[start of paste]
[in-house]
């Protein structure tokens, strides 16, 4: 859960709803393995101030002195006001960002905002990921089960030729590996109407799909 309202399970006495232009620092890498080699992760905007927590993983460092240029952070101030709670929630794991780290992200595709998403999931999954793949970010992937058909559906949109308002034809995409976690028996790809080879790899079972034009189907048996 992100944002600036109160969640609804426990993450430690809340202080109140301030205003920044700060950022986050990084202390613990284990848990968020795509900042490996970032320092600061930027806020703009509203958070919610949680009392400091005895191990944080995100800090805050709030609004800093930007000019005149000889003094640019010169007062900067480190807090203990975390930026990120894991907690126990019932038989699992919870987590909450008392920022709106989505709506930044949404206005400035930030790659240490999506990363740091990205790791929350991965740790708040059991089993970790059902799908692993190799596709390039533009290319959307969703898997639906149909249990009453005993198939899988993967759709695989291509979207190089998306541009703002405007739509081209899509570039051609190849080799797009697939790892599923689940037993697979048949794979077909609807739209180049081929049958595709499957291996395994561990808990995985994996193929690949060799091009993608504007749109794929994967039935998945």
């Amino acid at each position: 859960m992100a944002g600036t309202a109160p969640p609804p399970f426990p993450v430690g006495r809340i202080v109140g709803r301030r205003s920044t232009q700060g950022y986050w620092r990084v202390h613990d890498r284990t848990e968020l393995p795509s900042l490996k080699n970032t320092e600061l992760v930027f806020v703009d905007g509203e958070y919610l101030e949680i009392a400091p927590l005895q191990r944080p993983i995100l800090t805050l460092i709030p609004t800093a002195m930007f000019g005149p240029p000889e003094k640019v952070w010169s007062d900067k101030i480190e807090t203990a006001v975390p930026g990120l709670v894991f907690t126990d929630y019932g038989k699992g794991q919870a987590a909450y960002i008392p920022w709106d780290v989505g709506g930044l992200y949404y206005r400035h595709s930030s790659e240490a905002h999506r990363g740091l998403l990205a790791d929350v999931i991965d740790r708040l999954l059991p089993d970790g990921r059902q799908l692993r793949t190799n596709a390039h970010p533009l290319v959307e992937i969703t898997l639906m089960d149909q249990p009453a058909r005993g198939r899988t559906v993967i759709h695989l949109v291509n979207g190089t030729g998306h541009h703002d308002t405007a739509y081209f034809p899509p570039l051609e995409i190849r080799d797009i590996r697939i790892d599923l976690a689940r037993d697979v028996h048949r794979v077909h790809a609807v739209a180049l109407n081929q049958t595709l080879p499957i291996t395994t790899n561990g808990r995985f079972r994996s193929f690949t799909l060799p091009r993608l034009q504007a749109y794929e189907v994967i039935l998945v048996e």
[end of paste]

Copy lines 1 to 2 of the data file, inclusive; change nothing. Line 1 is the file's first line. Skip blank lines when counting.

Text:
[in-house]
């Protein structure tokens, strides 16, 4: 859960709803393995101030002195006001960002905002990921089960030729590996109407799909 309202399970006495232009620092890498080699992760905007927590993983460092240029952070101030709670929630794991780290992200595709998403999931999954793949970010992937058909559906949109308002034809995409976690028996790809080879790899079972034009189907048996 992100944002600036109160969640609804426990993450430690809340202080109140301030205003920044700060950022986050990084202390613990284990848990968020795509900042490996970032320092600061930027806020703009509203958070919610949680009392400091005895191990944080995100800090805050709030609004800093930007000019005149000889003094640019010169007062900067480190807090203990975390930026990120894991907690126990019932038989699992919870987590909450008392920022709106989505709506930044949404206005400035930030790659240490999506990363740091990205790791929350991965740790708040059991089993970790059902799908692993190799596709390039533009290319959307969703898997639906149909249990009453005993198939899988993967759709695989291509979207190089998306541009703002405007739509081209899509570039051609190849080799797009697939790892599923689940037993697979048949794979077909609807739209180049081929049958595709499957291996395994561990808990995985994996193929690949060799091009993608504007749109794929994967039935998945």